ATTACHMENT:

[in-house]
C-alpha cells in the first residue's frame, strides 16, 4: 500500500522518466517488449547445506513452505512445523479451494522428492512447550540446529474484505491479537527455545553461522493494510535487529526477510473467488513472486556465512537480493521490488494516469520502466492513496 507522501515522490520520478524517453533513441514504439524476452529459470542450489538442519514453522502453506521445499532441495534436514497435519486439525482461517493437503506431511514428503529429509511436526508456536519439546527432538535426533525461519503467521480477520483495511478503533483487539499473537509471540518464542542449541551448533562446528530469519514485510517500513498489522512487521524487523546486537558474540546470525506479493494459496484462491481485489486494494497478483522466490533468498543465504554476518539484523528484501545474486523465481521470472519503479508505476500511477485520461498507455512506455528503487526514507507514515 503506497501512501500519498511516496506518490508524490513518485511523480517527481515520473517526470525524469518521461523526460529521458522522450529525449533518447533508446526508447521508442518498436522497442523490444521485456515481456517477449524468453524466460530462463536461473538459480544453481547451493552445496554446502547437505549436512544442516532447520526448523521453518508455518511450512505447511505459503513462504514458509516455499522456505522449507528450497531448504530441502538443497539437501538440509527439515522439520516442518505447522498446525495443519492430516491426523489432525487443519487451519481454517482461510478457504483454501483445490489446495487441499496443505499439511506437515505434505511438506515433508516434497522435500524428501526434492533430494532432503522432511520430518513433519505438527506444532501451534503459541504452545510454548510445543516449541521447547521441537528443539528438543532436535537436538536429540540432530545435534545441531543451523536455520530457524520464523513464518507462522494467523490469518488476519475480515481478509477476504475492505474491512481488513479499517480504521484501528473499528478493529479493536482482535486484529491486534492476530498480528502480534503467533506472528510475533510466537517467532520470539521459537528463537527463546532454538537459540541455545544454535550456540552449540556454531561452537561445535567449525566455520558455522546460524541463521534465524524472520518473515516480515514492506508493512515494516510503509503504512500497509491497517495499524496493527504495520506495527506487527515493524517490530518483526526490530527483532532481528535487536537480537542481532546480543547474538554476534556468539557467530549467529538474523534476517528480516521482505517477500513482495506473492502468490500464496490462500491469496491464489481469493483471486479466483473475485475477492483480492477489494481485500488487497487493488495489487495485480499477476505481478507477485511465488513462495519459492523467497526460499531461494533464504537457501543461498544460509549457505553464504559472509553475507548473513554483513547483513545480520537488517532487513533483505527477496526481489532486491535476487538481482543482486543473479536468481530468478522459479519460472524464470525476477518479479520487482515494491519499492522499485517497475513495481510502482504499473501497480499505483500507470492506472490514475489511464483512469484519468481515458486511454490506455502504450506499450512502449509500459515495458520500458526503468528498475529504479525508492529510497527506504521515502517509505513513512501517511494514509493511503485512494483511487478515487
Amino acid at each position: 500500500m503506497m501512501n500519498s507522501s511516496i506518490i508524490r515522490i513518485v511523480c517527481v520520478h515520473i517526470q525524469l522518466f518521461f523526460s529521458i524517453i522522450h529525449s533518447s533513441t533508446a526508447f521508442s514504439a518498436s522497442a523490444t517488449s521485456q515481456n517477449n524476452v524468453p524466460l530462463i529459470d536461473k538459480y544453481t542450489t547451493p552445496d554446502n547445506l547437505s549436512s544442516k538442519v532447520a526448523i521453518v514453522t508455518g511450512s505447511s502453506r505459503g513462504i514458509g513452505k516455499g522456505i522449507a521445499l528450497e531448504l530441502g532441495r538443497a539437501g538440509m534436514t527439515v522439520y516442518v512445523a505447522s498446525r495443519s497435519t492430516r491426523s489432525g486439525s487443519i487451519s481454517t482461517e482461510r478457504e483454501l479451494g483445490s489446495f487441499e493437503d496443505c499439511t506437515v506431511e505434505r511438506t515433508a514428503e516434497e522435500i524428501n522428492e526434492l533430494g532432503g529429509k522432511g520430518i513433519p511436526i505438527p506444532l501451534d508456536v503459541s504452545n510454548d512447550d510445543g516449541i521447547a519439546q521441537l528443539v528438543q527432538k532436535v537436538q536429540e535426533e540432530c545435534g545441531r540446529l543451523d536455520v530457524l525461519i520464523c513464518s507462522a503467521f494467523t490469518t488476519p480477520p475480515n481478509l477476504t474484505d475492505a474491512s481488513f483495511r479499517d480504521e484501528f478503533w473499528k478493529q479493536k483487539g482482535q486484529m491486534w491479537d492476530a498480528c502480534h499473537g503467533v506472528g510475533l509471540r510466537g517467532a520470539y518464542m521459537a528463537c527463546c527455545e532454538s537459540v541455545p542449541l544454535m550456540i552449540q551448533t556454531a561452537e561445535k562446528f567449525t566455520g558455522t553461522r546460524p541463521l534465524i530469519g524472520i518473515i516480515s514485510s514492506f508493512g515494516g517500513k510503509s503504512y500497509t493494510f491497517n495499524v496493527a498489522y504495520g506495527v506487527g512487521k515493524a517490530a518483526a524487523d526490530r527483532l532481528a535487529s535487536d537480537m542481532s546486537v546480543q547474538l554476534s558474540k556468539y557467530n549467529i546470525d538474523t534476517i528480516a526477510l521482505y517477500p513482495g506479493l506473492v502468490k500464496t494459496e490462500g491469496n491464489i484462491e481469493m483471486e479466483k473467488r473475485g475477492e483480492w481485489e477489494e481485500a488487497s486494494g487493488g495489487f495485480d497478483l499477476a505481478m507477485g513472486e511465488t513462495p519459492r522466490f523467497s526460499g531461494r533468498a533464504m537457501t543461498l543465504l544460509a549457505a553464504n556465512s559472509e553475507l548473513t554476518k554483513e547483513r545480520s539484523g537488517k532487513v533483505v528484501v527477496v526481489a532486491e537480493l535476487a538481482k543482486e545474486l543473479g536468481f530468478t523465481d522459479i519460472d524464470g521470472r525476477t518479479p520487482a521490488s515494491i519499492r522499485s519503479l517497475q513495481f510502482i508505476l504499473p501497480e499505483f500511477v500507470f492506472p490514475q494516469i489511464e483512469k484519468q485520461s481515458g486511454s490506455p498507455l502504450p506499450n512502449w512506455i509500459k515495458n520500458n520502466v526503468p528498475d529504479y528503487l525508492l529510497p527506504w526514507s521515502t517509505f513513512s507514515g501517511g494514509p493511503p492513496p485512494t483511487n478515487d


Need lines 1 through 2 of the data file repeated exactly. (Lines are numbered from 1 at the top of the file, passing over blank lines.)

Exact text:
[in-house]
C-alpha cells in the first residue's frame, strides 16, 4: 500500500522518466517488449547445506513452505512445523479451494522428492512447550540446529474484505491479537527455545553461522493494510535487529526477510473467488513472486556465512537480493521490488494516469520502466492513496 507522501515522490520520478524517453533513441514504439524476452529459470542450489538442519514453522502453506521445499532441495534436514497435519486439525482461517493437503506431511514428503529429509511436526508456536519439546527432538535426533525461519503467521480477520483495511478503533483487539499473537509471540518464542542449541551448533562446528530469519514485510517500513498489522512487521524487523546486537558474540546470525506479493494459496484462491481485489486494494497478483522466490533468498543465504554476518539484523528484501545474486523465481521470472519503479508505476500511477485520461498507455512506455528503487526514507507514515 503506497501512501500519498511516496506518490508524490513518485511523480517527481515520473517526470525524469518521461523526460529521458522522450529525449533518447533508446526508447521508442518498436522497442523490444521485456515481456517477449524468453524466460530462463536461473538459480544453481547451493552445496554446502547437505549436512544442516532447520526448523521453518508455518511450512505447511505459503513462504514458509516455499522456505522449507528450497531448504530441502538443497539437501538440509527439515522439520516442518505447522498446525495443519492430516491426523489432525487443519487451519481454517482461510478457504483454501483445490489446495487441499496443505499439511506437515505434505511438506515433508516434497522435500524428501526434492533430494532432503522432511520430518513433519505438527506444532501451534503459541504452545510454548510445543516449541521447547521441537528443539528438543532436535537436538536429540540432530545435534545441531543451523536455520530457524520464523513464518507462522494467523490469518488476519475480515481478509477476504475492505474491512481488513479499517480504521484501528473499528478493529479493536482482535486484529491486534492476530498480528502480534503467533506472528510475533510466537517467532520470539521459537528463537527463546532454538537459540541455545544454535550456540552449540556454531561452537561445535567449525566455520558455522546460524541463521534465524524472520518473515516480515514492506508493512515494516510503509503504512500497509491497517495499524496493527504495520506495527506487527515493524517490530518483526526490530527483532532481528535487536537480537542481532546480543547474538554476534556468539557467530549467529538474523534476517528480516521482505517477500513482495506473492502468490500464496490462500491469496491464489481469493483471486479466483473475485475477492483480492477489494481485500488487497487493488495489487495485480499477476505481478507477485511465488513462495519459492523467497526460499531461494533464504537457501543461498544460509549457505553464504559472509553475507548473513554483513547483513545480520537488517532487513533483505527477496526481489532486491535476487538481482543482486543473479536468481530468478522459479519460472524464470525476477518479479520487482515494491519499492522499485517497475513495481510502482504499473501497480499505483500507470492506472490514475489511464483512469484519468481515458486511454490506455502504450506499450512502449509500459515495458520500458526503468528498475529504479525508492529510497527506504521515502517509505513513512501517511494514509493511503485512494483511487478515487